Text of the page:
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Author Topic: Vanilla Narrativism vs. Simulationism  (Read 2157 times)
jburneko
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« on: October 31, 2001, 10:51:00 AM »

Hello All,

Given the discussion down in the Bobby G thread and the Vanillia Narrativism thread there seems to be some confusion over what exactly the differences are between Vanilla Narrativism and Simulationism.  I thought this was worth it's own thread because it's a line I have trouble seeing myself sometimes.

In fact I'm having trouble articulating the line right now.  So I'm merely going to open the thead with just this question:

What exactly is the difference between Vanilla Narrativism and the various brands of Simulaitionism?

Jesse
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joshua neff
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« Reply #1 on: October 31, 2001, 11:12:00 AM »

Off the top of my head, I want to say "railroading". For a game to be narrativist, the story has to be generated by the players through play. Anything else is not-narrativist.

But then I look at that & think, "It looks like I'm saying all simulationism is railroaded play", which is nonsense. Can simulationism bleed over into narrativism? I can't see why not. Do the lines tend to get fuzzy at the borders? Sure.
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Ron Edwards
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« Reply #2 on: October 31, 2001, 11:25:00 AM »

Jesse,

The problem with your question is that Simulationism is too big a comparative term. I think you should specify down to "Simulation with strong Exploration of Situation," such as might be found in a Call of Cthulhu scenario, or perhaps as might be found in an adventure published as part of an ongoing metaplot.

This mode of Simulationist play, after a session or whatever is concluded, looks very much as if "story was created through play." It is the basis for Illusionist role-playing, or rather, Illusionism refers to the specific techniques that support this mode of play.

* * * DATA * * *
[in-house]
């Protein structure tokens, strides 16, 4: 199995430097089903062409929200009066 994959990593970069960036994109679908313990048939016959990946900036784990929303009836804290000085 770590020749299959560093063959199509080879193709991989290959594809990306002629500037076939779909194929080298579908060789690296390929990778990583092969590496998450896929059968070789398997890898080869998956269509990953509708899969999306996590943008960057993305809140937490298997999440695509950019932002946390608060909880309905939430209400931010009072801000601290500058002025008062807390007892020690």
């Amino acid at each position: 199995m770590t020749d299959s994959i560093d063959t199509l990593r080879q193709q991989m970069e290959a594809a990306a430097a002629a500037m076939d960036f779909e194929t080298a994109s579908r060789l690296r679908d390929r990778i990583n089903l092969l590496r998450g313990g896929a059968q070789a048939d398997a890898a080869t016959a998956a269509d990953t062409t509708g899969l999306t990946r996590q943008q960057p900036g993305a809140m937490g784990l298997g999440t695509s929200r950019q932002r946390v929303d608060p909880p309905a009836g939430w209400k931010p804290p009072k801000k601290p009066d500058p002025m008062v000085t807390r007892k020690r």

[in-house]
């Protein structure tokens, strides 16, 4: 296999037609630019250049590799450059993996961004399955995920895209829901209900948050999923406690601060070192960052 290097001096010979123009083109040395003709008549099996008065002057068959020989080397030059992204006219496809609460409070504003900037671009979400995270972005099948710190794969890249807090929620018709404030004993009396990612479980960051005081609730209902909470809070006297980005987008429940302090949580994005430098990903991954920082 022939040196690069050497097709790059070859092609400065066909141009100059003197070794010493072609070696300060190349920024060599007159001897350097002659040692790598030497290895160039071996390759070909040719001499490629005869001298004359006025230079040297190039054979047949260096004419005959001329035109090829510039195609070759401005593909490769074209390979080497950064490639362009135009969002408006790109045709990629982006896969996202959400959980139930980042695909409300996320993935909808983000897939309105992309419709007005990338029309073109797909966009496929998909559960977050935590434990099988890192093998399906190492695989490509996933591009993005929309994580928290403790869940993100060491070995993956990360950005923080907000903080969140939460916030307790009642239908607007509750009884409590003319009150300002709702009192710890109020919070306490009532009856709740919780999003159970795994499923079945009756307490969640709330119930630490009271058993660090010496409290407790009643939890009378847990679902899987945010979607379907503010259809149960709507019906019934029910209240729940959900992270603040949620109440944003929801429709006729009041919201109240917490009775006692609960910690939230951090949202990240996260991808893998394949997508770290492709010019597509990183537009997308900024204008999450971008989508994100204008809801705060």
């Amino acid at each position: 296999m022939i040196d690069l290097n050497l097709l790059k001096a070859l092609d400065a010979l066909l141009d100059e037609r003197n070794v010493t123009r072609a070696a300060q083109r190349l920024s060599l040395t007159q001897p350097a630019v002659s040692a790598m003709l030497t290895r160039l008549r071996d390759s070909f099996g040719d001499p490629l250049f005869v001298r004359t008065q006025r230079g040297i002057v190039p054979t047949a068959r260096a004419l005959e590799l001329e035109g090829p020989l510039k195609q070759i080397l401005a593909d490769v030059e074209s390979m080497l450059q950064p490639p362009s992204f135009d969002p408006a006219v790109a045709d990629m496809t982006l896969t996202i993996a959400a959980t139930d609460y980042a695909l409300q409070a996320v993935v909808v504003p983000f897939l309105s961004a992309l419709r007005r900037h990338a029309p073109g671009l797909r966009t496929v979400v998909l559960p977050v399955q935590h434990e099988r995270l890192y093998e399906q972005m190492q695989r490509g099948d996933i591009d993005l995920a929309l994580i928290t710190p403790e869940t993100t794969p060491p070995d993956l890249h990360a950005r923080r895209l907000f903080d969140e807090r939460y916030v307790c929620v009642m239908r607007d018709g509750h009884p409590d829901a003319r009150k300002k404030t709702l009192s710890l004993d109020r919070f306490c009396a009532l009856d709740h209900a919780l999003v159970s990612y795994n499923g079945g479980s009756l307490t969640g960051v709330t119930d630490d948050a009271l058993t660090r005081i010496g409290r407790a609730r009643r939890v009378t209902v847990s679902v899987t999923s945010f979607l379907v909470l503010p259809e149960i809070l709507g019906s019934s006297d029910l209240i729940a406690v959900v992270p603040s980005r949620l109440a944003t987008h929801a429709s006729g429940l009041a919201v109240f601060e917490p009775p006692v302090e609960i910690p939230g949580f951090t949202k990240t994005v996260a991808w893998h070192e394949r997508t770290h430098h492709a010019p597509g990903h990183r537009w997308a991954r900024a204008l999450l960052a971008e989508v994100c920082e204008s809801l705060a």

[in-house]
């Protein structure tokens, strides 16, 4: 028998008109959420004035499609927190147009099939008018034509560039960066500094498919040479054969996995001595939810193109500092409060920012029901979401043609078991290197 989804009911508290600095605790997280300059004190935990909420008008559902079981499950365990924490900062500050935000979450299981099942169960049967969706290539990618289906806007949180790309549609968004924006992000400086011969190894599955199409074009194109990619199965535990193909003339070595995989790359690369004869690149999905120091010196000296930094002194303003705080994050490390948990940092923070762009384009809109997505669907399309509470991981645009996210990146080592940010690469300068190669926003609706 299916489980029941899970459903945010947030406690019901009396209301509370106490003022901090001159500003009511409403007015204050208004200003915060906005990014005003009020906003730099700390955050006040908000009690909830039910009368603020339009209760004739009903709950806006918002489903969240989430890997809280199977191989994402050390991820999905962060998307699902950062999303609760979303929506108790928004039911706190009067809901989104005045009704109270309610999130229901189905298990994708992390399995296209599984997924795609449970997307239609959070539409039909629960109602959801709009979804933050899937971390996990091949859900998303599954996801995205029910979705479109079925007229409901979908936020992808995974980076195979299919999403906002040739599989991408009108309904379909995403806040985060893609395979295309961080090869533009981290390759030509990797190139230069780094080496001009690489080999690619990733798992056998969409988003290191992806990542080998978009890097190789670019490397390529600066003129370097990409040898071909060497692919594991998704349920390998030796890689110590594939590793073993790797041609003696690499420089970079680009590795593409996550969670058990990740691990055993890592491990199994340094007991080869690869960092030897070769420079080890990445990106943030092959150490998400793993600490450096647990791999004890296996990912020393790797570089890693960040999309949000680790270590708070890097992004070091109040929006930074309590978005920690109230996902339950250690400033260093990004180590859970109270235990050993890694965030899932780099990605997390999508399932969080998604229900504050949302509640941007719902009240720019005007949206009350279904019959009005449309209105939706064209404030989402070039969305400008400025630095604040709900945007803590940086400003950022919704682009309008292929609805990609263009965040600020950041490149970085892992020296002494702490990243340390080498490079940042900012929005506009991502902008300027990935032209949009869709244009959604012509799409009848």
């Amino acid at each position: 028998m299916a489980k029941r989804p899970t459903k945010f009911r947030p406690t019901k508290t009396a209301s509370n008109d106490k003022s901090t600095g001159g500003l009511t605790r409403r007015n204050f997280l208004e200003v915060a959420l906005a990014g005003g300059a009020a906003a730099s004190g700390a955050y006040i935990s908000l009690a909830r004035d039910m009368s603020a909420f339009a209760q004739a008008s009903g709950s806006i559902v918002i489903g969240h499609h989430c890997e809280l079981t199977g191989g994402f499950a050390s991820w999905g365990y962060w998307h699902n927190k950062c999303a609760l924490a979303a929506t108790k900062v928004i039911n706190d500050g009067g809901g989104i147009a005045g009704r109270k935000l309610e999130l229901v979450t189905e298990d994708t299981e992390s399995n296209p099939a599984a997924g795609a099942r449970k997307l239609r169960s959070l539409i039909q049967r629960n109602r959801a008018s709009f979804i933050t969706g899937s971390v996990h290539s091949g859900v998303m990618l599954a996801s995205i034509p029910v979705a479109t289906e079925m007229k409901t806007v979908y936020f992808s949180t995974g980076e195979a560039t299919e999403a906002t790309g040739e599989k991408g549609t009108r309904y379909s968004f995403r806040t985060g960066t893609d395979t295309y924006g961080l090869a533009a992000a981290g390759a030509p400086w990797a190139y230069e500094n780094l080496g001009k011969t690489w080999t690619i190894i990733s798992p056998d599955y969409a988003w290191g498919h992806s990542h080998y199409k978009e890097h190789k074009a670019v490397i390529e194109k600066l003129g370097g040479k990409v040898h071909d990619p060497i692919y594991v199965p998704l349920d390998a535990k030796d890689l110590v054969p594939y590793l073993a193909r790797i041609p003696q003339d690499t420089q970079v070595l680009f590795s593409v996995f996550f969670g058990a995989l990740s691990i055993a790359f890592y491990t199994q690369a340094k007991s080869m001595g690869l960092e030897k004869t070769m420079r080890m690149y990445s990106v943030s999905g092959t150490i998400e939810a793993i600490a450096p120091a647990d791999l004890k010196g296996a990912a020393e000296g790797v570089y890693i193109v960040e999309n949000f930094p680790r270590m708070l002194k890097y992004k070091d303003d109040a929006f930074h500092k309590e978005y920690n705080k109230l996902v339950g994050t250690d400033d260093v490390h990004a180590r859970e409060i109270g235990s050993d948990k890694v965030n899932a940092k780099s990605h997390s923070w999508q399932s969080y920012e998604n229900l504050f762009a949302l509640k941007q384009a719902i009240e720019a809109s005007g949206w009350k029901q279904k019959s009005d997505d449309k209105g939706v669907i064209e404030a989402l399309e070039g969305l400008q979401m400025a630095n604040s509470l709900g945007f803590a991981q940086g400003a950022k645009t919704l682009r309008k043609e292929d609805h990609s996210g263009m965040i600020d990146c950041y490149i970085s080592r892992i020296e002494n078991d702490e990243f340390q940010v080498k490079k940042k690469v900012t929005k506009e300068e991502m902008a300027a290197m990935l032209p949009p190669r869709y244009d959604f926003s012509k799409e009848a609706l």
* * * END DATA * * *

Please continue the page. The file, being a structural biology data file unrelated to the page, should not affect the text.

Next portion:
I believe I have provided the distinction between this mode and "vanilla Narrativism" in full on a previous thread.

Best,
Ron
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Marco
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« Reply #3 on: October 31, 2001, 12:05:00 PM »

A discussion of flaws with the GNS model on RPG.net suggested that the problem with GNS is that the S-box is too big. Maybe that's what's going on here.

A lot of what I've read seems to *indicate* that sim = railroading (although it's clear no one's standing behind that).

Narrativst seems to be defined by two or three things:
1. What people want (a story that's relavent to them as a character) described in Ron's Premise section as reading as Lit-themes.
   a. I would expand this to being relevant to both player and character (possibly in different ways)
2. The ability to make major plot distinctions.
3. Player narration of events (this is dropped for V-N)

Therefore:
A dungeon crawl would have to satisfy 1 (hard) and 2 (easy) to be Narrativist play. I'm not sure how 3. would pertain to a dungeon-crawl scenario.

A Bobby-G type plot would have to satisfy 1 (easy--if the players and characters are into hunting the villain) 2 (where the Ron's Bobby-G defintion fails) 3. This would likely break-up the railroading stipulation of Bobby G.

Sim-play requirements might look like:
1. The story (lit 101 sense) fits a specific genre
2. The events make sense from a given-assumption stand-point (i.e. the story should appear logical to the reader)

Maybe Gamist play would fit here:
1. The players participate in some struggle.
2. There is a sense of accomplishment or triumph built into the scenarios.